Achyronychia

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Achyronychia
Achyronychia cooperi 2.jpg
Achyronychia cooperi
Scientific classification
Kingdom: Plantae
(unranked): Angiosperms
(unranked): Eudicots
(unranked): Core eudicots
Order: Caryophyllales
Family: Caryophyllaceae
Genus: Achyronychia
Species: A. cooperi
Binomial name
Achyronychia cooperi
Torr. & A. Gray
Synonyms[1]

Corrigiola litoralis L.

Achyronychia is a monotypic genus of flowering plant containing the single species Achyronychia cooperi, which is known by the common names onyxflower and frost-mat. This plant is native to the Mojave and Sonoran Deserts of northern Mexico and the U.S. states of California, Nevada, Utah and Arizona. In California, it is known from San Diego, Imperial, Riverside, Los Angeles, San Bernardino and Inyo Counties. In Arizona, it occurs in Yuma, Mohave, Pima, Pinal and Maricopa Counties. It has also been reported from Washington County in Utah, and from Clark County, Nevada.[2][3]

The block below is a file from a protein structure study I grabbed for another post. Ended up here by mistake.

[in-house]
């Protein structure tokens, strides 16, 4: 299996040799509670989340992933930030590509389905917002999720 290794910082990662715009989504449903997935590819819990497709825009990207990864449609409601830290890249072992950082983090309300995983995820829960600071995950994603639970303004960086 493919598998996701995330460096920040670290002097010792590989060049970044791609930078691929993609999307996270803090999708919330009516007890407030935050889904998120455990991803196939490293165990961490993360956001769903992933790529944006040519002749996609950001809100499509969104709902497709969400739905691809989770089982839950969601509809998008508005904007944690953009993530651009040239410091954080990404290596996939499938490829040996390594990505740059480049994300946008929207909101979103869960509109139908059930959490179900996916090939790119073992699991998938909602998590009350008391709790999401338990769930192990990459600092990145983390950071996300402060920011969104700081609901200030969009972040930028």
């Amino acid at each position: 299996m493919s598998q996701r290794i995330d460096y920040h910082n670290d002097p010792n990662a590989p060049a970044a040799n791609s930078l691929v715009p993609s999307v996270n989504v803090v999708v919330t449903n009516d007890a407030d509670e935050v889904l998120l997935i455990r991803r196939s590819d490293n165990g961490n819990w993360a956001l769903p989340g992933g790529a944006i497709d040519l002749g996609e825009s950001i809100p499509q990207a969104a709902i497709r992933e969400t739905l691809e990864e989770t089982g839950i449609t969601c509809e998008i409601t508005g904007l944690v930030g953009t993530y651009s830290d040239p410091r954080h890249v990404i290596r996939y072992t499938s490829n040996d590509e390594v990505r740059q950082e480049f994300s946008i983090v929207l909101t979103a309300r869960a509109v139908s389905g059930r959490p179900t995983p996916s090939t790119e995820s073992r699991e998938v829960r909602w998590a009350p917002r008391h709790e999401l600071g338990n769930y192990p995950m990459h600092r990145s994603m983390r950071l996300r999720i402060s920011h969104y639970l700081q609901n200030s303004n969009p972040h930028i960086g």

Onyxflower is a diminutive plant which lies in a small mat flat on the ground. Its habitat is sand. It radiates several prostrate stems in all directions, each only a few centimeters long. The thick pale green leaves are paddle-shaped and under 2 centimeters long. In the leaf axils grow dense bunches of tiny flowers. There are no petals, but each flower has five thin shiny white sepals that look like tiny fingernails; the genus name Achyronychia is Greek for "chaff fingernail". [4][5]

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